Thorn Dautry was neither sleek nor self-satisfied. Even when he seemed relaxed, he was alert to possible danger, and with good reason: he’d spent his formative years warding off death. As an adult, he’d become a man who controlled his world and everything and everyone in it, and he didn’t bother to pretend he didn’t know the reason.
Having made a fortune, Thorn Dautry, the powerful bastard son of a duke, decides that he needs a wife and has set his sights on Laetitia “Lala” Rainsford, who is beautiful and gentile, the well-born daughter of a cash-strapped nobleman.
But to marry a lady, Thorn must acquire a gleaming, civilized façade, and for that he’s going to need the assistance of Lady Xenobia India. Exquisite, confident, and immensely talented, Lady India has forged an independent and financially successful path for herself by organizing and decorating households for the elite of society. In his pursuit of Lala, Thorn has acquired a substantial country estate in desperate need of the veneer of respectability. Lady India will have a scant two weeks to turn what was once a brothel into the epitome of charm and refinement.
Thorn and India share a palpable fire from their first meeting, one marked by belligerence and a struggle for dominance. India is not accustomed to being spoken to like a servant, and Thorn is taken-aback when India fails to flinch from his commanding personality.
She looked at him with about as much warmth as you might expect from a wild boar.
Thorn is a delightful lug with well-earned swagger, understanding that his wealth, appearance, and success give him substantial sway despite his illegitimacy. India is smart and confident in her non-traditional choices, her beauty and personality as well as enormous talent have made her a favorite of the ton and a sought-after wife. Despite their obvious chemistry, there is no potential romance between the two because Thorn is committed to his plan to pursue Lala. While it would be easy to make Lala an unlikeable shrew, and thus easily cast aside, she’s a sweet if beleaguered (due to her abusively horrible mother) woman deserving of love in her own right.
Still the snarling flirtation between Thorn and India is crackling fun. In person or via correspondence these two spar with fire and wit. I particularly like their ongoing exchanges regarding the house renovation:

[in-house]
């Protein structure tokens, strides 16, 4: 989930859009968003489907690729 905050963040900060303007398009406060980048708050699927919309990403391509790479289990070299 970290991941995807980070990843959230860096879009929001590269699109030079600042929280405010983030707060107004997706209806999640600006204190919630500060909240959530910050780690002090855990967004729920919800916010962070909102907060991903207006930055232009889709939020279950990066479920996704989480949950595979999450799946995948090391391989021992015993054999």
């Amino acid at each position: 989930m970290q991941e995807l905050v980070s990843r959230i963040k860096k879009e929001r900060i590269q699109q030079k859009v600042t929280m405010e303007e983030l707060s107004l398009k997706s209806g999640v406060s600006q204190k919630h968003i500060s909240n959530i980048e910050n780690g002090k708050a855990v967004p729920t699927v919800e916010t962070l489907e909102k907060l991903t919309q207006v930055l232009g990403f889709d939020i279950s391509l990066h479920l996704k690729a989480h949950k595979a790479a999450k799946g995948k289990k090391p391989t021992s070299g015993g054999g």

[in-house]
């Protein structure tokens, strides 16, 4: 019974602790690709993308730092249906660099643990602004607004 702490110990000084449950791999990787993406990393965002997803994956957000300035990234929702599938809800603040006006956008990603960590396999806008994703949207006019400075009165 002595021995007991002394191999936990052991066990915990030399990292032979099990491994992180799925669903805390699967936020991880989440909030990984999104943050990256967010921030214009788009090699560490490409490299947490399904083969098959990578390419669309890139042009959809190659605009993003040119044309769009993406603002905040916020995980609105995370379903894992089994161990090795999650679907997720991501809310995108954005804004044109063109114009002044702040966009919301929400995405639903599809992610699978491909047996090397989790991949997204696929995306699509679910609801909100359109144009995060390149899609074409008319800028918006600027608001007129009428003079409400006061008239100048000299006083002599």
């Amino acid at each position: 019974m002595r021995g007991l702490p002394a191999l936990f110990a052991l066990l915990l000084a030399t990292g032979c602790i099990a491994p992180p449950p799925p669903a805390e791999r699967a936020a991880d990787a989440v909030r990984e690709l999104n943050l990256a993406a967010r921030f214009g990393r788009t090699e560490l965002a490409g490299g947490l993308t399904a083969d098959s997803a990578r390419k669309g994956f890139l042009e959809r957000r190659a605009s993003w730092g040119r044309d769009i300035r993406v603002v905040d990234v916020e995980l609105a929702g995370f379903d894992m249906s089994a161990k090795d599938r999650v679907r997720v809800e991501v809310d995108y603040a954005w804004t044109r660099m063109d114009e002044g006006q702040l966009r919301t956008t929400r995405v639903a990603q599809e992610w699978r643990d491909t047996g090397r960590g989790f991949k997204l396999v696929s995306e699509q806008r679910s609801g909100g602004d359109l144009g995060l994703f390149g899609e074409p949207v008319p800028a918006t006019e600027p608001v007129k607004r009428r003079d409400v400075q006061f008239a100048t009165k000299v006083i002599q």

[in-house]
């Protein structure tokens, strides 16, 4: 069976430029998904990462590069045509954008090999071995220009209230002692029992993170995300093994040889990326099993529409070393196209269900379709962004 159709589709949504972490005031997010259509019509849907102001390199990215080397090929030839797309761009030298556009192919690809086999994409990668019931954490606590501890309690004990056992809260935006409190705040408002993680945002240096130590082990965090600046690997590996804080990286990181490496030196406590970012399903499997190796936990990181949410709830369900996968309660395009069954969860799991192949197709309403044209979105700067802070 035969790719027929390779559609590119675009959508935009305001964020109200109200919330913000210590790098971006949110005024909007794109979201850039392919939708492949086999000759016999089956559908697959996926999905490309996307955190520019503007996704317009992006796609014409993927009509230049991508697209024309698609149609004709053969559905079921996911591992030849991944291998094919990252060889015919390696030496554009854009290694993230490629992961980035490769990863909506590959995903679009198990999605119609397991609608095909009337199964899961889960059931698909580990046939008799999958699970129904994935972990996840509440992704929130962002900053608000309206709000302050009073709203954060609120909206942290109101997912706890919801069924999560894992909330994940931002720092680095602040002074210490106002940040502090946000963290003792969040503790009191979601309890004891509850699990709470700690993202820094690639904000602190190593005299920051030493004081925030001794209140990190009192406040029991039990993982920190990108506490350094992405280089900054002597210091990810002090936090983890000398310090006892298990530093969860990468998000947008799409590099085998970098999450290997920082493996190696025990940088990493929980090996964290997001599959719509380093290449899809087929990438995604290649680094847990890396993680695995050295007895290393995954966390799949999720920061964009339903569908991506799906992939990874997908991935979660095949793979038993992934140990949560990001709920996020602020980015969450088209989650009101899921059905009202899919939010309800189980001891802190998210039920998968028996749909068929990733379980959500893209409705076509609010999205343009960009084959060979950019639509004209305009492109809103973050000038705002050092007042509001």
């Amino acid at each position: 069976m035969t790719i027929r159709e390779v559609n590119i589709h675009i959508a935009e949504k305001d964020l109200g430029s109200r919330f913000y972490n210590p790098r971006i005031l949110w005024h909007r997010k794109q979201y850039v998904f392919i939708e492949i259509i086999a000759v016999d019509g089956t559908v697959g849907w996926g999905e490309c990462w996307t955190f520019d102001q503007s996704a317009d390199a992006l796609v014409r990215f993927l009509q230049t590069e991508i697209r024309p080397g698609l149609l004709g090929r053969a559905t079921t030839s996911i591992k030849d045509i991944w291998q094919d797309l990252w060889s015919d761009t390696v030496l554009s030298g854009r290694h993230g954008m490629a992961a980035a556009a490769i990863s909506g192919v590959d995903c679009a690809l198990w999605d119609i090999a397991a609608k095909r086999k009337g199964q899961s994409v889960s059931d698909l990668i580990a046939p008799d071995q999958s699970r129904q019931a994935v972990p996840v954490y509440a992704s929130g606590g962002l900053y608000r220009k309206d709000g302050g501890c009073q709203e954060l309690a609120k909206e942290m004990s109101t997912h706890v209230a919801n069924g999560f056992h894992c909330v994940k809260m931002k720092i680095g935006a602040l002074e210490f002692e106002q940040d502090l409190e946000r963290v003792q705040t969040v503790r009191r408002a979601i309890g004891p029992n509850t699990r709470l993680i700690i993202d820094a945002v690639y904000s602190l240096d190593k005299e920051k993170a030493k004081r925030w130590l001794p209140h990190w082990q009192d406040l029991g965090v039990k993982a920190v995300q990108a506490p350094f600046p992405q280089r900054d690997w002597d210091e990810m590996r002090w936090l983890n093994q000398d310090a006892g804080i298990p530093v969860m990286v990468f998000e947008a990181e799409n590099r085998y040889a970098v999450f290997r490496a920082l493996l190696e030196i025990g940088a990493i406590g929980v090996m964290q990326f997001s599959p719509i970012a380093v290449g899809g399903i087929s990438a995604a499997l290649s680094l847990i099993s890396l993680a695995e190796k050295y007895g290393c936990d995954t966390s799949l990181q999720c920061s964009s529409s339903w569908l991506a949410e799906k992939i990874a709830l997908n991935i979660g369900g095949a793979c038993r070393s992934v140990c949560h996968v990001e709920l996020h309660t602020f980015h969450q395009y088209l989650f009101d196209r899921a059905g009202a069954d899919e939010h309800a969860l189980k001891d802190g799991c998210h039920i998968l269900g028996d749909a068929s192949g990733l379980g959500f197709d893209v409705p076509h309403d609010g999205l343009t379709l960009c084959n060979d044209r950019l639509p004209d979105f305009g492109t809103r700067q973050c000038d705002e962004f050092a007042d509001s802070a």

I received an invoice from an Italian painter who is charging $150 for painting swallows. Where are these swallows? They must be formed from liquid gold, so I want to make sure I notice them.
Today I received an invoice for Aubosson carpets. Are you nailing them to the roof in lieu of slate? There isn’t enough floor space in the entire house for this number of rugs.
Even as their flirtation turns physical, neither question Thorn’s plan to marry Lala. Eventually the house is finished to perfection, just in time for Thorn to host a country house party, surround himself with estimable friends and family, and secure Lala’s hand in marriage. One guest, Thorn’s closest friend since Eton, is the Vander, the future Duke of Pindar, a rakish charmer in his own rights who has justifiably noticed India’s ample charms. So it seems all is going according to plan, Thorn will get his sweet, lovely, bid-able wife Lala and Vander and India will make an elegant and well-matched pair.
If only the passion between Thorn and India would allow it.
I’ve been rather unimpressed with the few books by Eloisa James (I almost strained myself with eye rolling while reading When Beauty Tamed the Beast, her popular take on Beauty and the Beast) but found Three Weeks with Lady X a delightfully fun and saucy read worthy of a best-of list.
Until the last 20%, however. Thorn and India are strong, passionate, slightly-damaged characters and it should be great fun to watch them relinquish their preconceived plans of “what should be” and open up to the vulnerability and inevitability of “what is”. Yes Thorn is a lug who has inadvertently hurt India with his slightly-brutish ways and we can’t wait to see him earn her love and trust with a grand gesture. Unfortunately instead things veer off into weeds with unexpected elopements, public revelations, and near-death experiences to achieve a far less satisfying HEA.
That being said there is much to recommend this novel and I’ll definitely keep an eye out for her next book, which will focus on Vander. If it’s got even half the heat of this one, it’ll be worth a read.